Wintering birds are so welcome in this Morro Bay garden that at least nine different species feel at home here.
Garry and Nancy Johnson moved to Morro Bay in 1997. They had recently retired from the Sunnyvale area where Garry helped design satellite technology and Nancy, a Master Gardener, had been employed securing reliable childcare for Silicon Valley workers.
They hit the ground running by planting a row of coastal redwoods along the south fence line. The once thin saplings now reach more than 30 feet tall.
Today what was once a nearly vacant lot is now a colorful center of outdoor activity. A generously sized arbor built by Garry overflows with purple trumpet vine, variegated pandorea jasmine, and dark purple winter-blooming hardenbergia with its clusters of tiny blossoms.
The first thing visitors hear as they pass through the eugenia hedge is the sound of happy hens clucking away announcing their latest delivery. The four girls aren’t particularly productive in winter but no one seems to care.
The same is not true for the ill-fated apricot tree that Garry beheaded following a particularly poor production year. Apple, Asian pear, plum and peach trees are its productive replacements. Garry makes apple pies, apple sauce and apple streusel from the farm.
Their original garden was a vegetable garden, but vegetables in Morro Bay sand require more water and more labor. A lovely concrete patio covered the sandy expanse.
When a roofer came to fix their roof, he said, “The view’s great up here.”
They wanted to see the view too so they added a second story and deck, where they now enjoy unobstructed views of the bay and Morro Rock.
Tucked into a back corner off the garage is an extremely productive worm and compost bin. Just beneath a thick layer of shredded paper, thousands of hungry earthworms devour food scraps and pump out an abundance of worm castings and worm tea. Also known to gardeners as “black gold,” these byproducts are the engine for this productive garden. Garry will proudly show off his worm wrangling skills to anyone who will listen. They put the worms out by the rocks so when it gets hot and dry they can stay cool and comfortable, he said.
“I believe in conservation,” Garry said. Nothing goes down the garbage disposal. All vegetative material goes to the worms and everything else to the chickens. The couple recycles and is very careful with their environment. Water is particularly treasured with rainwater off the roof stored in barrels for later use.
A new garden area was established a year and a half ago. It is a memory garden dedicated to Sam, their late daughter, who asked for a white garden with daisies, lilies and tulips. It will be overflowing with love this spring.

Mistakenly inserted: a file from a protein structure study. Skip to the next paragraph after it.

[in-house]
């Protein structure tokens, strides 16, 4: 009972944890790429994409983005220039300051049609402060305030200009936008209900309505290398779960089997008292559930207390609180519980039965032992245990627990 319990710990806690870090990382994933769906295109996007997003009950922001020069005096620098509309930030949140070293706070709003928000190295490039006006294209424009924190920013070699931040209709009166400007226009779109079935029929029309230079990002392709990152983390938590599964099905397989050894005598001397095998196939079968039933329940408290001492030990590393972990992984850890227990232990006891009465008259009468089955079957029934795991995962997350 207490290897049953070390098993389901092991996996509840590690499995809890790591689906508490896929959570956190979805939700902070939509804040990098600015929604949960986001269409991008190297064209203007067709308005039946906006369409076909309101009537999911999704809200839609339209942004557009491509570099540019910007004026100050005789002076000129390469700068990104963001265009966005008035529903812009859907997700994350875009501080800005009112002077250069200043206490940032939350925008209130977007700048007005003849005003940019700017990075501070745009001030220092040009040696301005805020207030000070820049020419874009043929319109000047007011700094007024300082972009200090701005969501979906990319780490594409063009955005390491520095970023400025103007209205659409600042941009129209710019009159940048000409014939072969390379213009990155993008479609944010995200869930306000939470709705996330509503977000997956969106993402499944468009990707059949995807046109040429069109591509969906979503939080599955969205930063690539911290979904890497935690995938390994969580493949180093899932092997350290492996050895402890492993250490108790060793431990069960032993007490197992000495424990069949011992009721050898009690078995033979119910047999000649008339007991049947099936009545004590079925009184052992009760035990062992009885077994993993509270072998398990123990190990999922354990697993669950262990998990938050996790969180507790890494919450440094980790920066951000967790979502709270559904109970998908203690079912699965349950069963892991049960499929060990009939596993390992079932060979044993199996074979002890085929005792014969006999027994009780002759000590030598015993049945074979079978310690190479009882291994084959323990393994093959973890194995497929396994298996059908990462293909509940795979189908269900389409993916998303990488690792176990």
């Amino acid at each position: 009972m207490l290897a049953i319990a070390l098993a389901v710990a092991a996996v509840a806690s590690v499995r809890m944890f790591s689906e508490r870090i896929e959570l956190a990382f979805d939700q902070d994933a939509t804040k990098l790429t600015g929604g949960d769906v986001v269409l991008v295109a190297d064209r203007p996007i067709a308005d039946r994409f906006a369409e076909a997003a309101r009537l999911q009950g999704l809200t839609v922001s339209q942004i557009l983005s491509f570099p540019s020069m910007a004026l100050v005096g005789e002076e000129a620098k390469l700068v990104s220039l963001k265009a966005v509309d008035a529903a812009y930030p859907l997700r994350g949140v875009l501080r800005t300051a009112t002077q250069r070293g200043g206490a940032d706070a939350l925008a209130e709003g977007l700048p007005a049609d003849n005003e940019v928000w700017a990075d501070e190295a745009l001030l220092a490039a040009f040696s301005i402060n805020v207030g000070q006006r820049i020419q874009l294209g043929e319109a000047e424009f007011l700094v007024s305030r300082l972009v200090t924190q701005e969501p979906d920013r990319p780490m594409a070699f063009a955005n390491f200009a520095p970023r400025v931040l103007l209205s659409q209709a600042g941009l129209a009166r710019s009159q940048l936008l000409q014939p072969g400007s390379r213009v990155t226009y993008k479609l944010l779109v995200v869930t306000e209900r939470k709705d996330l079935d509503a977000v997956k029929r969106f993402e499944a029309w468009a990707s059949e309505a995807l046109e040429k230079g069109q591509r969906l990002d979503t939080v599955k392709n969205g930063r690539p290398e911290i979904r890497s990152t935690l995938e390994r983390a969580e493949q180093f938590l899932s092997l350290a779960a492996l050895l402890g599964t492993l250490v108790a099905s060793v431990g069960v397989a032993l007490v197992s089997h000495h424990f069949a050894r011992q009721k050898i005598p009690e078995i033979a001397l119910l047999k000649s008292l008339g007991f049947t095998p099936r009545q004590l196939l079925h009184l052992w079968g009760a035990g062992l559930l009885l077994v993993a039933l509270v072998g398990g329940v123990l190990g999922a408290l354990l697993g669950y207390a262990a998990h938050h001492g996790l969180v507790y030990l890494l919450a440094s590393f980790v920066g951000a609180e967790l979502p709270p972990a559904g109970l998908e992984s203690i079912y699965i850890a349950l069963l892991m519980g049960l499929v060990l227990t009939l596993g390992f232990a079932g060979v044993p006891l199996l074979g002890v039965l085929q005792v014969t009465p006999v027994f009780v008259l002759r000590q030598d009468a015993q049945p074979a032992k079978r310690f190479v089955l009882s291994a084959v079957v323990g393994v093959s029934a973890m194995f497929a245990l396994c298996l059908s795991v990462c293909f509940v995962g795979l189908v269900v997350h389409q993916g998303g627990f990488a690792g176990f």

Nancy does a lot of floral design. One of Garry’s contributions was to build her a potting bench for her design work. An adjacent potting shed holds a coterie of tools, vessels and assorted gardening doodads. Many of her floral projects are inspired by her volunteer activities, such as the Morro Bay Art Center. Some of the ferns and flowers are specifically grown for arranging.
Several New Zealand tea trees (leptospermum scoparium) dot the property. They are tall and open, which speaks to their age.
At the back of the lot along the fence line little would grow so Nancy uses potted plants to add color to that area. The entire location was enhanced tremendously and brightened when an asphalt driveway the length of the house was removed and replaced with a textured concrete driveway in tones of pink. Today the driveway is lined with paperwhite narcissus, but when they finish blooming it will be time for the dahlias to flaunt their exotic blossoms. They are also great cutting flowers.
The front yard features an artfully pruned fir tree that sprouts up above the hedge and creates an interesting silhouette. A trio of white birch trees is admired by Izzy, the watch cat, who may just be admiring the bird’s nest nestled near the top of the canopy.
Sculptures of woodland creatures such as bunnies, bears, birds and garden gnomes bring a smile.
Lantana and rockrose, both reliable bloomers, do some of the heavy lifting. Nancy searches for drought-tolerant solutions that aren’t all succulents.
The couple is excited about their next project — building a shed made from recycled materials, such as old windows and doors.
Izzy isn’t permitted to have cat visitors because the garden is a bird sanctuary. However, he doesn’t seem to mind because Garry’s lap is Izzy’s sanctuary.
This garden may be viewed on Sunday, April 30, from noon to 5 p.m., when the Morro Bay Branch of the American Association of University Women holds its annual Garden Tour from noon to 5 p.m. Six gardens will be on the self-guiding tour in Morro Bay, Los Osos and Cayucos.